I’m a fatalistic Celt, and I have the example of my mother and older sister, who died like Russian soldiers at Stalingrad. Thanks to California’s aid-in-dying law, I have control over the final act. But I guess what I think about the most is that I’m just extraordinarily furious and angry. If I have a regret, it’s not dying in battle or at a barricade as I’ve always romantically imagined — fighting. Everybody always wants to know: Aren’t you hopeful? Don’t you believe in hope? To me, this is not a rational conversation. I’m writing because I’m hoping the people who read it don’t need dollops of hope or good endings but are reading so that they’ll know what to fight, and fight even when the fight seems hopeless.
Mike Davis (2022 Verso Books Blog)
You’ve been organizing for social change your whole life. How do you deal with a future that feels so bleak?
For someone my age who was in the civil rights movement, and in other struggles of the 1960s, I’ve seen miracles happen. I’ve seen ordinary people do the most heroic things. When you’ve had the privilege of knowing so many great fighters and resisters, you can’t lay down the sword, even if things seem objectively hopeless.
I’ve always been influenced by the poems Brecht wrote in the late 30s, during the second world war, after everything had been incinerated, all the dreams and values of an entire generation destroyed, and Brecht said, well, it’s a new dark ages … how do people resist in the dark ages?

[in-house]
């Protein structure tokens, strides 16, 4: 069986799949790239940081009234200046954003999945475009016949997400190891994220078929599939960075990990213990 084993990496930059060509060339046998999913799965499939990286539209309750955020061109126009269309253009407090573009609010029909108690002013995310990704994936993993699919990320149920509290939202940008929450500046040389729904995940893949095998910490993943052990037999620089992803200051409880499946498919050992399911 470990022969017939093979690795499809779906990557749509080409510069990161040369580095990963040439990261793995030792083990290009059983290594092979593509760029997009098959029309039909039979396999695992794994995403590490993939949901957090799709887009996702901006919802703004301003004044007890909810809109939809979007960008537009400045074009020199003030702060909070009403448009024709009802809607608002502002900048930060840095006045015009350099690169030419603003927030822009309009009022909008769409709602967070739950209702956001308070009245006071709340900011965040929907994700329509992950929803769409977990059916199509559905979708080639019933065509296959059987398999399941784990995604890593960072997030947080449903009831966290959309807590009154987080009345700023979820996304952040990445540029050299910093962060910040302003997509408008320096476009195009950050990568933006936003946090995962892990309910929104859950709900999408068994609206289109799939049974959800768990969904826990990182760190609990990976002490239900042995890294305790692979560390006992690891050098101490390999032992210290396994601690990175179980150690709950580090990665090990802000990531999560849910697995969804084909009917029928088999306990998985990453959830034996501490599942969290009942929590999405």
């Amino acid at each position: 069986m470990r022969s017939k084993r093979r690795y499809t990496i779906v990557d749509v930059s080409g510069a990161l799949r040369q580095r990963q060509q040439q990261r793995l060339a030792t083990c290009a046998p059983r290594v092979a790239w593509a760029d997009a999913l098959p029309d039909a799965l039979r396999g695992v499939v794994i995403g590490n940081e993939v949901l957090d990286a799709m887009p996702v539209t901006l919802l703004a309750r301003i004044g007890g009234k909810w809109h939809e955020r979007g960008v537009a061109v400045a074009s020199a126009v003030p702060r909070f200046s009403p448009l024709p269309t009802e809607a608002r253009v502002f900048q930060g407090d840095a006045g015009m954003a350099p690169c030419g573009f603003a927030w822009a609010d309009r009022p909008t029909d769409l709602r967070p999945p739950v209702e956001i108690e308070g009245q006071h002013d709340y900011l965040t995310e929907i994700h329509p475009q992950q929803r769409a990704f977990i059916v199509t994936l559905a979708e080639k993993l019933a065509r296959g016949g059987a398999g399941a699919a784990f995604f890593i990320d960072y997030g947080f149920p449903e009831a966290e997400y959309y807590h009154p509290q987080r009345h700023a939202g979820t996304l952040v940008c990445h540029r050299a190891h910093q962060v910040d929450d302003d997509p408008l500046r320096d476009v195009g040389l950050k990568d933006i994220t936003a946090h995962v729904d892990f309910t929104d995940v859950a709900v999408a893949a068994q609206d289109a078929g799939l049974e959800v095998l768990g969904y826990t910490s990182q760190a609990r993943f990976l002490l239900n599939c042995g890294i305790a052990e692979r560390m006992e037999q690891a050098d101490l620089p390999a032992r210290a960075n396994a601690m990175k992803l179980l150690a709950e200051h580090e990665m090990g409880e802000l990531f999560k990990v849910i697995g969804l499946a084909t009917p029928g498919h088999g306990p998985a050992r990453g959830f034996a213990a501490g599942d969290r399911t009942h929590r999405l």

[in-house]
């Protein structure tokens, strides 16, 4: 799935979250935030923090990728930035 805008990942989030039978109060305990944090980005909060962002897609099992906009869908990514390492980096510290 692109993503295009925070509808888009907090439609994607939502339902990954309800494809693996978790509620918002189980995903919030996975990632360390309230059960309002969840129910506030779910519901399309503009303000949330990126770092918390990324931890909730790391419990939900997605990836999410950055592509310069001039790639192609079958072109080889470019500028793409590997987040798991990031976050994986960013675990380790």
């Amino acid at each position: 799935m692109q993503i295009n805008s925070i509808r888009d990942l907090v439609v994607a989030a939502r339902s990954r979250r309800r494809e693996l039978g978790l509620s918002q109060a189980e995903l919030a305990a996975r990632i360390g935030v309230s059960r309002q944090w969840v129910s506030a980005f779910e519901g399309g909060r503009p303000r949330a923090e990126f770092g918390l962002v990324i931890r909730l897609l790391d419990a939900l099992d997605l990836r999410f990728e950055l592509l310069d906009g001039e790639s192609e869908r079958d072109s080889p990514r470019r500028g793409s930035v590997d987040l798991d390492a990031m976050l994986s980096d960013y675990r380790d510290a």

What keeps us going, ultimately, is our love for each other, and our refusal to bow our heads, to accept the verdict, however all-powerful it seems. It’s what ordinary people have to do. You have to love each other. You have to defend each other. You have to fight.
(The Guardian 31/08/2022)
It would be impossible to summarise the work of Mike Davis, and there are no doubt those who could do it far better than us. Partly inspired and indebted to the work of Karl Marx, he never fell to the illusion of fetishizing his writings, and this both in his own written work and in his political engagements.
The range of Davis’ writings is impressive, but perhaps no domain was more central to his concerns than the city. In his memory and as a testimonial to his presence, we share below the important essay, “Who will build the ark?”, published in the New Left Review (No. 61, January-February 2010).Continue reading